Here is an excerpt from an article written by Nilofer Merchant for Harvard Business Review and the HBR Blog Network. To read the complete article, check out the wealth of free resources, obtain subscription information, and receive HBR email alerts, please click here.
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I could tell right away from the tone of his voice that the VP of Engineering wasn’t happy. He practically growled at me. He had just finished interviewing a job candidate named Anand, who I had directed his way, and was calling me to say he was going to pass.
Just a few minutes earlier, Anand had called and raved about how well the interview had gone. He had interviewed for nearly a full day, meeting with different leaders across the organization, including, at the end of the day, the VP of Engineering. I had helped this company build out a new “platform” strategy, which is why I was trying to identify the right candidates to work on it, and I thought Anand would be a great fit.
But the VP and Anand had strikingly different reports about their meeting. Anand said that he had asked far more questions than he usually did, asking for detailed and specific information on the strategy that helped him understand the complexity of the challenge the company was facing. He felt like he had engaging, insightful conversations with everyone he met. In contrast, the VP told me that he found Anand’s questions “super annoying.”
This isn’t the first time I’ve heard a leader say that a perfectly qualified candidate is a “bad fit.” Candidates are too often 75% of resumes don’t make it past Applicant Tracking Systems. As I discussed the issue further with the VP, I learned that he thought that Anand had the right skills and experience but that he found Anand’s questions annoying. He said: “He asked us a ton of questions that the team didn’t have the answers to.” His assessment that Anand was a “bad fit” was really code for “I don’t want to feel uncomfortable.”because they don’t fit a particular pattern – one survey found as many as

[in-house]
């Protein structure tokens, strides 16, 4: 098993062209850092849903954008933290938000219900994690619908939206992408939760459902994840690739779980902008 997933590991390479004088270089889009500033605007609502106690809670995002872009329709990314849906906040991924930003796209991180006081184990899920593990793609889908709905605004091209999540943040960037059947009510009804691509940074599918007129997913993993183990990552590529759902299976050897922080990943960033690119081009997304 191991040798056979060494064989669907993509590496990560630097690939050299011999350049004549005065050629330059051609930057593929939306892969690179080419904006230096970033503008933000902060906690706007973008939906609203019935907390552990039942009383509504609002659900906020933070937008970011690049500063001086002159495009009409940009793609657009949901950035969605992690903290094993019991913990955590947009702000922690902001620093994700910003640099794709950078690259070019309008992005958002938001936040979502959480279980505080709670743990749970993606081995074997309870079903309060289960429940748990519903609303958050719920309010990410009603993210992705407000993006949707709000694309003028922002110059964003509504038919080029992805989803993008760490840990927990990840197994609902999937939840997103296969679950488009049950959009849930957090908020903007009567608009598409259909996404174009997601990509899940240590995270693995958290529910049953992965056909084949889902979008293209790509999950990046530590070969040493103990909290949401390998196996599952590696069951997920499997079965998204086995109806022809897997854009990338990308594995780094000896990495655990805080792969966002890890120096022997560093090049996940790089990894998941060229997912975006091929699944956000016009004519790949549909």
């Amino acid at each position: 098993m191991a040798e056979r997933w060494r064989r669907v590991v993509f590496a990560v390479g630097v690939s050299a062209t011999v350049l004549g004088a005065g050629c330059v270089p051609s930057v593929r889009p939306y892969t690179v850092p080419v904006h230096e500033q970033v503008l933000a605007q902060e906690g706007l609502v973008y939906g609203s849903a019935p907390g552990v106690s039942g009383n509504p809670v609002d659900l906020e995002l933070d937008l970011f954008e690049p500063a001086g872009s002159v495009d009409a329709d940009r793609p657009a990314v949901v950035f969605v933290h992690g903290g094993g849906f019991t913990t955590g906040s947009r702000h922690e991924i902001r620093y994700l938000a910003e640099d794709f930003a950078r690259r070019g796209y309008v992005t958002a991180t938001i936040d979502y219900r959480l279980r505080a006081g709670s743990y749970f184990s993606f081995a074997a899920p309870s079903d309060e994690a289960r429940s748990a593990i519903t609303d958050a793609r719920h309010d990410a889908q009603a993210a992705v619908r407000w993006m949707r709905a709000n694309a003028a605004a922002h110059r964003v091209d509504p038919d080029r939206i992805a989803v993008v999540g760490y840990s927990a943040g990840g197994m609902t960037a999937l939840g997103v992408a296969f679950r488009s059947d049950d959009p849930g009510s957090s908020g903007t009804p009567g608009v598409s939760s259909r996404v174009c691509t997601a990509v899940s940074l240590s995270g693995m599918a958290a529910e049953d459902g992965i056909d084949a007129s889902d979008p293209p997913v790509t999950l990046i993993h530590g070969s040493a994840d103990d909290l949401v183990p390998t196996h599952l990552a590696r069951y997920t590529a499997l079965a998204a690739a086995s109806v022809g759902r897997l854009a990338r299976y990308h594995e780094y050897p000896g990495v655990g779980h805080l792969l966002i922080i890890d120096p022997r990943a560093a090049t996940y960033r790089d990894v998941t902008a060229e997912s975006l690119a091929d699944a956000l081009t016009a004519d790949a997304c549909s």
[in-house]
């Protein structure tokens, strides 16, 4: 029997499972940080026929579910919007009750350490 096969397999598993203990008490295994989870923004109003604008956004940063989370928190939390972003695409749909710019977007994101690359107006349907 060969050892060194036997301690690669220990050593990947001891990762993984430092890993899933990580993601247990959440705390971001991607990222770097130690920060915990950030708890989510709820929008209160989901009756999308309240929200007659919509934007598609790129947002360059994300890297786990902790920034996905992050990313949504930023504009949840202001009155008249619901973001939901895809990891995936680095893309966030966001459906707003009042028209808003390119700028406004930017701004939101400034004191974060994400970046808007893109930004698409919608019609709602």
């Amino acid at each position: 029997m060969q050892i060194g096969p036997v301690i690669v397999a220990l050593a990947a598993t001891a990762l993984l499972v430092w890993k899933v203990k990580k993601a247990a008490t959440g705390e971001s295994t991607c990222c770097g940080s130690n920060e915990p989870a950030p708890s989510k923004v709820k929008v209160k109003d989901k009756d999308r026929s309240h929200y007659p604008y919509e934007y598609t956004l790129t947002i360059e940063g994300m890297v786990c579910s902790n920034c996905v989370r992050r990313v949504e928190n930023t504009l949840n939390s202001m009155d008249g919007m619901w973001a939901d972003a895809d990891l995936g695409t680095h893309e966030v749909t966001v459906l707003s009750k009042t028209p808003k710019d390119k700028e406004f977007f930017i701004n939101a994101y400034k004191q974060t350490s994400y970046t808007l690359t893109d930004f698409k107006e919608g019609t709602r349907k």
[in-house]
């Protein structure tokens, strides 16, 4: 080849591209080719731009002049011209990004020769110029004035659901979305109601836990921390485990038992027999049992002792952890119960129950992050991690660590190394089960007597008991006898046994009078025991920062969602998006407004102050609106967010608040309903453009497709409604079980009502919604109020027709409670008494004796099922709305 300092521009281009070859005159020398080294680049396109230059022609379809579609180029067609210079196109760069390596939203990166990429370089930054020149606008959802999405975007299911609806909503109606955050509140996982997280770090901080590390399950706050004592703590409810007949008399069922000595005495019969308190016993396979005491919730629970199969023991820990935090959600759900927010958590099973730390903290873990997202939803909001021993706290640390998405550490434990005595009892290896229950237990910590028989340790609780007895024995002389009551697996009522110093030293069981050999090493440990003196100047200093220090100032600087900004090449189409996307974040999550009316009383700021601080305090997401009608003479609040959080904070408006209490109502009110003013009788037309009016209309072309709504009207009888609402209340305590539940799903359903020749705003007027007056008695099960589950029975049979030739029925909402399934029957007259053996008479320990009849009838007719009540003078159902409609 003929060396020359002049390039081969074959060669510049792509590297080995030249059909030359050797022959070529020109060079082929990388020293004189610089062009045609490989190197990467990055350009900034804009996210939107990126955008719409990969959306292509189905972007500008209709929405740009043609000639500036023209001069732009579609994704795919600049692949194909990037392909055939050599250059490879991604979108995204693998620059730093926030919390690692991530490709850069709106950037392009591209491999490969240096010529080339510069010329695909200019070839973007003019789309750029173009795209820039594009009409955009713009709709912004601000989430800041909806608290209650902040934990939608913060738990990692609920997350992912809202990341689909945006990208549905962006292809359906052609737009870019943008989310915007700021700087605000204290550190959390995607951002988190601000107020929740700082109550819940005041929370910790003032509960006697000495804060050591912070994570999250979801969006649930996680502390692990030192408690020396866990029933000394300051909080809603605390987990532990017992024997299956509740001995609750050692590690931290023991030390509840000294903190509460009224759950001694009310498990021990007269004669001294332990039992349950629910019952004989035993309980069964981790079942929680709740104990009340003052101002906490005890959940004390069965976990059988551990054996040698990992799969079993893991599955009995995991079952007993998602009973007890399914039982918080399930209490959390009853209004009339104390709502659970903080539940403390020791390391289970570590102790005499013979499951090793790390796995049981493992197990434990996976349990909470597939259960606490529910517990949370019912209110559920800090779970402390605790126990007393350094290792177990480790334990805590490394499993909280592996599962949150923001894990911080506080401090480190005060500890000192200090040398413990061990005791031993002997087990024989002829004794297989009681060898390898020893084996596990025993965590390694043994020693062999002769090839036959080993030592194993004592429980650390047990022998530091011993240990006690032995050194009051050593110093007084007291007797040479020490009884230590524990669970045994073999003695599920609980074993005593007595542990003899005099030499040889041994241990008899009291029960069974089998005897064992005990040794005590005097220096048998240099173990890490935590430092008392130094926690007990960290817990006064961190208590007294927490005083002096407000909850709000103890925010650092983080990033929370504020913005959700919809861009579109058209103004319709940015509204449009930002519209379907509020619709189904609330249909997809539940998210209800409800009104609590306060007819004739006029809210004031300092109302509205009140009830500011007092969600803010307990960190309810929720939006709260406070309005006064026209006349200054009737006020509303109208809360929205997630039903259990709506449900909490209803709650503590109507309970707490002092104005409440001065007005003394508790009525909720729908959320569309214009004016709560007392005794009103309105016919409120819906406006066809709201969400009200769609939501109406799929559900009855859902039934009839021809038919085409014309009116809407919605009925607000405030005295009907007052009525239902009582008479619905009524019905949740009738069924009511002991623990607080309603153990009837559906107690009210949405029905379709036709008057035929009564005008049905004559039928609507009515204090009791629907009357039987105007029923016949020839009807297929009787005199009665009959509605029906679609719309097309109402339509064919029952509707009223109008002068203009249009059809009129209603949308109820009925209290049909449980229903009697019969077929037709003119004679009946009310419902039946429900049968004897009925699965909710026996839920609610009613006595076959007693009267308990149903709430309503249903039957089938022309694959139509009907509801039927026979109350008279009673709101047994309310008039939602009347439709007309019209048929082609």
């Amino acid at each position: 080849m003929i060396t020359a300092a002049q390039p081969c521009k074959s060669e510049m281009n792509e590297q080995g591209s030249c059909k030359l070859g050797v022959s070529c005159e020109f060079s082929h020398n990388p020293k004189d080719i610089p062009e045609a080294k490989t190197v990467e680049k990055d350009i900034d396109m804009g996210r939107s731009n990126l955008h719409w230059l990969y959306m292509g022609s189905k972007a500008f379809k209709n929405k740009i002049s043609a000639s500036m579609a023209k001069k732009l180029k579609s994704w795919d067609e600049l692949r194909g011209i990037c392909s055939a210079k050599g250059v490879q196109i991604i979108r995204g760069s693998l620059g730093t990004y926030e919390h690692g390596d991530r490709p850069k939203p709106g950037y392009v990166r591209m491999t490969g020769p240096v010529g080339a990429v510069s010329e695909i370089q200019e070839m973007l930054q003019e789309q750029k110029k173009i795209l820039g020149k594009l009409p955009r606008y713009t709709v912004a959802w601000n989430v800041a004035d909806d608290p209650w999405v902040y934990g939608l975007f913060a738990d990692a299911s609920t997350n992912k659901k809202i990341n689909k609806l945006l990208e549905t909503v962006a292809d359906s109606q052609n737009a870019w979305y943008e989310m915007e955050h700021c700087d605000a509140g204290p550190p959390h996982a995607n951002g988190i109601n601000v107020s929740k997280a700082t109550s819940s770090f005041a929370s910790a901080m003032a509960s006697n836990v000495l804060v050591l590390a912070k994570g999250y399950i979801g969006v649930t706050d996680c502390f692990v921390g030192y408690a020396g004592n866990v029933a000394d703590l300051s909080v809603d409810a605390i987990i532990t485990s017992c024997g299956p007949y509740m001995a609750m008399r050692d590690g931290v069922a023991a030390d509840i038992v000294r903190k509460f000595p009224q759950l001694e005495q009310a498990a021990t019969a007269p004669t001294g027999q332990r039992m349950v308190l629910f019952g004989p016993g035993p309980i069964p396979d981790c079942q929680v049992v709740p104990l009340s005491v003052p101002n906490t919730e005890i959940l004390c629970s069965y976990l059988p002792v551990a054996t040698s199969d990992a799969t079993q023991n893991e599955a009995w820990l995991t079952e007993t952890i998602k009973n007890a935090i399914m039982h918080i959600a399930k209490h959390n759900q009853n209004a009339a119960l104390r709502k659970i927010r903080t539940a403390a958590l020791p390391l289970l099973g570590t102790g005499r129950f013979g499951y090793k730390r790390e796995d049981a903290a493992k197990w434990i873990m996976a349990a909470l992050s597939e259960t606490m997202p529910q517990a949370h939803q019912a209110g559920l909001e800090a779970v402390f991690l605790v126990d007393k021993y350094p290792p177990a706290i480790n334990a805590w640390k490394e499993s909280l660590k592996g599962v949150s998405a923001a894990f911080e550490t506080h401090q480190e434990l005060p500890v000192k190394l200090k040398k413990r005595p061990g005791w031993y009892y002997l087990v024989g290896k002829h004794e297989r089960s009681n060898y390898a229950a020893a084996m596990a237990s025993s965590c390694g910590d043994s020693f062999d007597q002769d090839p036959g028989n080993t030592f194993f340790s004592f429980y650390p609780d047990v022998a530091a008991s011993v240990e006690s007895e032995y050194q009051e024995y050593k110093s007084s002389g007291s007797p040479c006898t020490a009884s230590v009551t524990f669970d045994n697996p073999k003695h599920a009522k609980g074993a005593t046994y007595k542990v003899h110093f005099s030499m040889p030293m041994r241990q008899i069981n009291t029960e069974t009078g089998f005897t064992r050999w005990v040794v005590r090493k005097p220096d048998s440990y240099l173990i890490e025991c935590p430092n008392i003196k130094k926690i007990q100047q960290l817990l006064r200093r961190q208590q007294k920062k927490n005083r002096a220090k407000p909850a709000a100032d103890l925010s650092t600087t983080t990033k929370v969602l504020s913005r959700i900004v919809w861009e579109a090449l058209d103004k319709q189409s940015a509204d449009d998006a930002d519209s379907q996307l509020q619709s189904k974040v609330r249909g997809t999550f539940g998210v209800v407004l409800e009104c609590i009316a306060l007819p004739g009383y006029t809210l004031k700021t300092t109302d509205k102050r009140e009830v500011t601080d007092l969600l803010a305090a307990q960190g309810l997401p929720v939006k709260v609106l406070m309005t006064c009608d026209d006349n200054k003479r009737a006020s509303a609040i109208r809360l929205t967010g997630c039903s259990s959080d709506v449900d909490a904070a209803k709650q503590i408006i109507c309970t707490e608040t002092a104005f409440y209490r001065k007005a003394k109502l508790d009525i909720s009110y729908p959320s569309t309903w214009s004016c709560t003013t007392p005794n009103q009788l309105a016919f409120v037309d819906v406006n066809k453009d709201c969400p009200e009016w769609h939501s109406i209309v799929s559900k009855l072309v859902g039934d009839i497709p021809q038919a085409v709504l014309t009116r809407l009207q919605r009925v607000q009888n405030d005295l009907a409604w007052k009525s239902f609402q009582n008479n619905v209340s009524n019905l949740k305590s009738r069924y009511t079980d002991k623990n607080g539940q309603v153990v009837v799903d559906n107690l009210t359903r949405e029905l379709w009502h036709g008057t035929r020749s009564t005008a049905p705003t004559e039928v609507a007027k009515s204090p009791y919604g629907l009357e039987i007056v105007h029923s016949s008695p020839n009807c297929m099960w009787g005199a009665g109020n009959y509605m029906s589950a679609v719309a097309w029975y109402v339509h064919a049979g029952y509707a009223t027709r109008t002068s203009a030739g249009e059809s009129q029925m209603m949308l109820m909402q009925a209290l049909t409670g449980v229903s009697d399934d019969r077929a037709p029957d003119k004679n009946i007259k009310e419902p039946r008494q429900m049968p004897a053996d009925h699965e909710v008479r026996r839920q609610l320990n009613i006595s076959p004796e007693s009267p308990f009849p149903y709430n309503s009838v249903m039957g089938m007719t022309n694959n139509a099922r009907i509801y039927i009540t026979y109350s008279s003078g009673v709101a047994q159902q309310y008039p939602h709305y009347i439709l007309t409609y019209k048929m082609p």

Innovation requires not knowing long enough to learn new things. How can you build something new, if you aren’t okay with not already knowing the answer? The future is not created; it’s co-created. Leaders need to build teams that can both define the right questions, and then discover new answers.
Instead of being annoyed by Anand’s questions, the VP should’ve welcomed them — and asked Anand questions in return. That is, of course, the value of an interview. An employer seeks to learn about the candidate’s skills and relevant experiences. And a good candidate uses questions to learn about the role, the boss, and the company to assess whether it’s the right job. Here are some types of questions the VP might’ve asked — and the ones you should ask — to avoid screening out a perfectly good candidate based on the wrong criteria.
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Here is a direct link to the complete article.
Nilofer Merchant has personally launched 100 products amounting to $18 billion in revenue, and has served on both public and private boards. Today, she lectures at Stanford, gives talks around the world, and has been ranked one of the most influential management thinkers in the world by Thinkers50. Her latest book is The Power of Onlyness: Make Your Wild Ideas Mighty Enough to Dent the World.